Some people like to paint their labels, while others take a digital print. Do remember that the bottle will make a few trips in and out of refrigerator before being consumed. Hence, please use waterproof labels and glue that can survive condensation. Avoid regular inkjet printers and poster colors/ water colors. Instead, use laser printers and acrylic colors. Laser cut and vinyl stickers, the transparent plastic stickers, and frosted stickers are gaining popularity for wines bottles as it allows the color of the beverage to be incorporated in the artwork. Work with the nearby digital print shop to explore more of these options.

 

The second thing about labels is the alignment. All labels at same height and stuck in a horizontal line diligently is always pleasing. Adhesive sticker labels makes the life easier. One friend of mine made a jig from a block of wood to ensure a consistent height. Another friend used a red laser pointer (one used in presentations) to make a visual guide for alignment.

 

Third thing is the water level. It always looks professional to have all the bottles filled to the same height. The easiest way to achieve this is through a bottle filling wand. It essentially is a pipe that will fill the bottle from the base (hence lesser oxidation) and when the pipe is removed, it causes equal levels via negative displacement (chapter 43).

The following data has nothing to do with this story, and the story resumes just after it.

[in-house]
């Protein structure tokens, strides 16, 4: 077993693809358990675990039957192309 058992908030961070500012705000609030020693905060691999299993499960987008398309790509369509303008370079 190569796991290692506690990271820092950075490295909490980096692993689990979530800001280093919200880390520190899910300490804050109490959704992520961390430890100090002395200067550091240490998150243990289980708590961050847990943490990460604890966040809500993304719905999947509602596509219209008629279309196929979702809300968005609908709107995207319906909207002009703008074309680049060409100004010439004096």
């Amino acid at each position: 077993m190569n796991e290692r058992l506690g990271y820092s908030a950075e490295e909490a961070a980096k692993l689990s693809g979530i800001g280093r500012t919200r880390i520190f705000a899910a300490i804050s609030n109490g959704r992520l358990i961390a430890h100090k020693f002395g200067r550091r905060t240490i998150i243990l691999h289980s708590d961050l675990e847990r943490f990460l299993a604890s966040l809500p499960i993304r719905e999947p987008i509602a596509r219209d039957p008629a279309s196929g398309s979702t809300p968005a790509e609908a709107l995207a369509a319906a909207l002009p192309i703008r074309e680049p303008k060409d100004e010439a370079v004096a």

Fourth get the right bottles. Serving wines in crown caps or beers in soda bottle might confuse people. Some people prefer swing top bottles but I personally prefer reused 330ml beer bottles and crown caps. Do not serve tasters in 650ml bottles, craft food should be served in small servings.

 

Fifth, please attach labels after filling the bottle and sealing it. This way the accidental spillage and handling will not damage the labels.

 

For sanitizing bottles, I am listing a few hacks:

 

  1. In a big steel pot/ cylinder, put as many bottles (filled with room temperature water) and boil them. It is easy for small scale production, is convenient but takes a lot of time. Glass cracks when heated or cooled too rapidly, hence 45 minutes to heat and five hours to cool is recommended. A pressure cooker as a boiling pot can achieve industrial level of sterilization, needed for competition or ageing experiments.